64 Foveaux St, Surry Hills 2010
Telephone: (02) 9211 4945

El Loco on Urbanspoon

Friday, February 3, 2012

KuraKura Japanese Casual Dining, Chinatown

On one of the busiest street corners in Chinatown you will find a microscopic Japanese eatery. This is Kura, and though only seating about a dozen people at a time, has been a long-time favourite for us hungry uni-students to take a quick food break from procrastinating in the UTS library across the road. Late last year, we noticed something new was happening with the upstairs space and soon after, KuraKura Japanese Casual Dining off-sprang from the original joint in a mitosis-esque manner. The new adjoining diner is freshly done up and much more spacious, featuring the original menu and then some. While the tiny yet busy space downstairs incites a more dine-and-dash atmosphere, the extra room here invites a more leisurely lunch, featuring long windows facing a bustling Chinatown intersection, perfect for people-watching.

Okonomiyaki, KuraKura
Okonomiyaki $6.50

We start with a classic okonomiyaki, a thick Japanese-style savoury pancake swathed in otafuku sauce and liberally drizzled with mayo, topped with spring onion, dancing bonito flakes and a cheerful pile of pickled ginger. It's served in its pan, the fried exterior hot and crisp, the insides soft and filled with shredded cabbage.

Tempura Gyoza, KuraKura
Tempura Gyoza $5

Also recommended here is the tempura gyoza, which trust me when I say if you, like me, don't care about clogging your arteries, it is the most incredible thing.

Hoddaiko Udon, KuraKura
Hokkaido Udon $9.50

A rather unusual dish, the Hokkaido Udon is made with a 'special cream sauce', topped with thin slices of pork sukiyaki, parmesan cheese and an onsen tamago (half-boiled egg). Served on a large wide plate on a bed of baby spinach, it resembled an Italian pasta dish more than any type of Japanese udon I've ever encountered. The perfect googie egg sitting in the middle was pierced, allowing the thick orange yolk to ooze out before being mixed in. The fresh wriggly noodles were toothsome and coated in the creamy, silky sauce with the egg yolk adding another layer of richness. The tender strips of pork lent saltiness, working perfectly with the parmesan and freshly cracked pepper. For lack of better words, I'd say the combination was heavenly. Indeed the dish was similar to carbonara, but the udon was texturally different to pasta in a way which I actually found preferable; while the pork sukiyaki definitely gives any bacon a run for its money. Divine, really.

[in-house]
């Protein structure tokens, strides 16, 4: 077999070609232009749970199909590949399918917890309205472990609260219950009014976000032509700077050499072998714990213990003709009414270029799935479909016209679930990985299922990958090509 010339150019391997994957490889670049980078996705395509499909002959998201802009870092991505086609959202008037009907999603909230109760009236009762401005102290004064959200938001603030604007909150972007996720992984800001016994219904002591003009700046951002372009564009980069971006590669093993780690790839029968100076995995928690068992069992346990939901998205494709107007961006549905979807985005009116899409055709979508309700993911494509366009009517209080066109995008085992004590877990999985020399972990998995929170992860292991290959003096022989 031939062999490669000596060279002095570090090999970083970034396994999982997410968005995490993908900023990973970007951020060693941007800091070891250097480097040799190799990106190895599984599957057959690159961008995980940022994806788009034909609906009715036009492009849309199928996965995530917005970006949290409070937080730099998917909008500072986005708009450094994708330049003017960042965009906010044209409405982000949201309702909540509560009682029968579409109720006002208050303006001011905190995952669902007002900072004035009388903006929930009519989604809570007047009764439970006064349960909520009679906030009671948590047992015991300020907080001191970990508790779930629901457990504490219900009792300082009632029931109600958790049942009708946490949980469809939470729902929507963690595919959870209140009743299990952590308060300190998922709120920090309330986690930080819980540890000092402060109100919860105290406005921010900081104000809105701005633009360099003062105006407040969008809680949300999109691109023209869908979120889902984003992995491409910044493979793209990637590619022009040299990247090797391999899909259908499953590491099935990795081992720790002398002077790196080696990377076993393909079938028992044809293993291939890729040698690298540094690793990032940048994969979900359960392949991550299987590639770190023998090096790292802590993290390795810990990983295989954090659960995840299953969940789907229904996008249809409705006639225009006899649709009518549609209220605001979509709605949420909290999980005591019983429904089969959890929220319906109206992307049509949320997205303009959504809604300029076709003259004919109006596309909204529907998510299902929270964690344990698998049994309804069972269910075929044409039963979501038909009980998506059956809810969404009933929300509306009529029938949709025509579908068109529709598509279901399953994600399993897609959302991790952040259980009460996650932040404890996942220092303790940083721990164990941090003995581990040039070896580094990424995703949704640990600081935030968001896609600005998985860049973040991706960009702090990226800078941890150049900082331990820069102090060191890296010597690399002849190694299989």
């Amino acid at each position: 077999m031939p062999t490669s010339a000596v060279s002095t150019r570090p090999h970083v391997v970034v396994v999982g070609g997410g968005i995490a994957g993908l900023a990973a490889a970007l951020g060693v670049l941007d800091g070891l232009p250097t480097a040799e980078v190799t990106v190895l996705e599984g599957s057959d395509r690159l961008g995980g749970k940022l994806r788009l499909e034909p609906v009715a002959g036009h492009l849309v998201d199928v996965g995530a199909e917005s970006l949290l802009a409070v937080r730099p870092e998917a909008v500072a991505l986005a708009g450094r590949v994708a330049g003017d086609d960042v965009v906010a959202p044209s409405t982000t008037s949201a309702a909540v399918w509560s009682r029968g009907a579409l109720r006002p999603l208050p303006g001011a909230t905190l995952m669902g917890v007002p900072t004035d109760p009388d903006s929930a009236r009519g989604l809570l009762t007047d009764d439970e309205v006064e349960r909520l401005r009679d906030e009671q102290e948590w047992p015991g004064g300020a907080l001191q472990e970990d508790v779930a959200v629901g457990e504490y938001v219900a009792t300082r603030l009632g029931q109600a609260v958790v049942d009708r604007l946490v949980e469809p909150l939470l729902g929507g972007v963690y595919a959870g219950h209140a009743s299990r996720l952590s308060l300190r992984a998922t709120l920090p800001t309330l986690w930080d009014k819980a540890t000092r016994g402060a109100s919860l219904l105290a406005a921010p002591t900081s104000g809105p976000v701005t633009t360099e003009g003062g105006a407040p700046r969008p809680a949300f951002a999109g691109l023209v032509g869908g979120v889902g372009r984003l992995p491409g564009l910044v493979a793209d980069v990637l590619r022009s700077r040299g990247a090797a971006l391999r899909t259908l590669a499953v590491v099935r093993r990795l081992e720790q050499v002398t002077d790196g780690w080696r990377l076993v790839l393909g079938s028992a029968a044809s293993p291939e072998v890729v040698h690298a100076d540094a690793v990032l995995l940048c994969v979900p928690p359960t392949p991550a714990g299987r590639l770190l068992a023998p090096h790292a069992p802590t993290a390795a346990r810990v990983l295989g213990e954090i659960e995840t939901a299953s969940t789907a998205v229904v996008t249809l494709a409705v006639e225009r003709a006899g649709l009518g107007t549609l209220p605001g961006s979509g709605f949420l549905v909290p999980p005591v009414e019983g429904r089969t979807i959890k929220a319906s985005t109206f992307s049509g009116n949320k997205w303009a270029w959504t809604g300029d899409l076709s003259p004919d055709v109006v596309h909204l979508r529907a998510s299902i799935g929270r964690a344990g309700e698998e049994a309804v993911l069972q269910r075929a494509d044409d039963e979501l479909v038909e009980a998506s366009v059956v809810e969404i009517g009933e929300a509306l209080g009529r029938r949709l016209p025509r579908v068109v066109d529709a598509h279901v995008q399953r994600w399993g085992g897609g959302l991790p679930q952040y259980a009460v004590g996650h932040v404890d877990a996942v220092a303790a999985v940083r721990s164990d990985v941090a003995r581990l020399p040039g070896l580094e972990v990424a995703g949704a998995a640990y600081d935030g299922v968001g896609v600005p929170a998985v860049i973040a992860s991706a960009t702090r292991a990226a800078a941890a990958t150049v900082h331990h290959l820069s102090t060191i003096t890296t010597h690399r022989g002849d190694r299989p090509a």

Gyoza Udon, KuraKura
Gyoza Udon $9.90

My dining campion Tim went for the gyoza udon, a big bowl of steaming udon topped with goyza, bean sprouts, seaweed, spring onions and there's a fried egg hiding in there too. I had a taste of the broth and it was strong and flavoursome, and although he had gone for the spicy version (I can't hold my chilli), I found it incredibly addictive despite the (probably mild) burn. The gyozas were fat and plentiful, I also stole one and it was one of the best ones I've had (listen to me wax lyrical, seriously), the pork and cabbage filling was so soft and tender and delicious everywhere everything gosh darnit

Umeshu Jelly, KuraKura
Umeshu Jelly $4.50

Leisurely lunch indeed it was and we punched on for dessert, I went for the umeshu jelly which was crushed up and served with a pickled ume (I assume) and a sprig of mint. Umeshu is a Japanese liquer made with the ume fruit, commonly known as Japanese apricot or Chinese plum (thanks, Wikipedia!). The jelly was light and refreshing, slightly sweet with a mild alcoholic taste and sour where it was stained by the pickled fruit.

Green Tea Iced Latte, KuraKura Green Tea Ice-cream, KuraKura
Green Tea Iced Latte and Green Tea Ice-cream 

I wanted Tim to get the green tea ice-cream with red bean spring rolls, but he said he was trying "watch his weight" so he passed on the spring rolls (pffft). Regardless, you can't go wrong with plain and simple green tea dairy and I am completely obsessed with that stuff so all's well ends well.

KuraKura Japanese Casual Dining
Shop 2, 76 Ultimo Rd, Haymarket 2000
Telephone: (02) 9212 5661

Kura 1 on Urbanspoon